Quantitative Data – Parents/Carers Strengths and Difficulties Questionnaire (SDQ) (Goodman, 1997) -Commonly used behavioural screening questionnaire for assessing psychological morbidity in children and adolescents, as perceived by their parents/carers -Comprised of 25 items divided into 5 sub-scales, which in combination provide a ‘Total Difficulties’ score Parenting Stress Index – Short Form (PSI-SF) (Abidin, 1990) -Measures stress in the parent-child relationship -Composed of 36 items divided into 4 sub-scales. A combination of scores across the sub-scales provides a ‘Total Stress’ score Emotional symptoms Conduct problems Hyperactivity / inattention Peer relationship problems Pro-social behaviour Defensive responding Parental distress Parent-Child Dysfunctional interaction Difficult child
Qualitative Data - Children A standard face-to-face interview with a stranger might be uncomfortable for the child. A storybook was developed, the ‘Me-Book’, that acted as a catalyst for the semi- structured interview - Downloadable from: http://www.qub.ac.uk/cpohttp://www.qub.ac.uk/cpo Each page referred to a topic, and involved activities (e.g. writing, drawing, using stickers, circling pictures), covering a range of key issues deemed important for understanding the children’s lives Children who piloted the ‘Me-Book’ described it as providing a ‘protective cover’, where they didn't feel they were being analysed, and could express themselves more freely. Family membership Degree of closeness to family members & friends People important to child’s life Family activities School life Interests / hobbies Health and happiness Feelings about the past / present/ future Future aspirations (employment / accommodation)
Qualitative Data – Parents/Carers Semi-structured interview with parents that covered 12 key areas: How the placement was progressing The child’s attachment to them, and the bonding with child The child’s behaviour Contact with birth family or previous carers Supports Involvement with social services Family activities School and child’s peer relationships The child’s health Communication with the child Feelings and expectations regarding child’s future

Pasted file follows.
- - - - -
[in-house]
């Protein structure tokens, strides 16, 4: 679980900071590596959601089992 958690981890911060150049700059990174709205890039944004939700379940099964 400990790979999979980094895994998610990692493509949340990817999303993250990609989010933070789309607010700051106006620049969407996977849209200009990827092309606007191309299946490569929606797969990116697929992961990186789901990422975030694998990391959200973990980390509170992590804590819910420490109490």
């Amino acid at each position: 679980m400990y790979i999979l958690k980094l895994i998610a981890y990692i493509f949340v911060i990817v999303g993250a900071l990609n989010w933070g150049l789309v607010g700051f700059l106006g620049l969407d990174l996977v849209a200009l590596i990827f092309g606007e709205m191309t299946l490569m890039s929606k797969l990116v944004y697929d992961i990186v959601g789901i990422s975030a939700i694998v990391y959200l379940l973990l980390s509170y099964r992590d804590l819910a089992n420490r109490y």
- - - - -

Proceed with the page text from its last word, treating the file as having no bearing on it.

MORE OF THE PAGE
Findings Placement profile 2000 – 2007 Care pathway and regional variations Placement stability Attachment Self-esteem and happiness Behaviour Education Parental/carer stress Contact with birth family Social service involvement and social support
Children’s attachments to their parents/carers IPPA-R results
Children’s self-esteem and happiness Piers-Harris self-concept scale
Children’s health and behaviour Who had behavioural difficulties according to SDQ?
Children’s health and behaviour (contd.) Which children had serious health problems according to parents/carers: -1/11 in kinship care (9%) -5/15 in foster care (33%) -6/15 on Residence Order (40%) -5/12 with birth parents (42%) -11/18 Adopted (61%) Children had a range of conditions, BUT these most prevalent in the adoption group, e.g. 8 diagnoses of FAS in total (n=77), with 5 of these in the adopted group. The majority believed that child’s behaviour had stayed the same or improved. Many parents/carers highlighted the strengths of children and positive behaviours.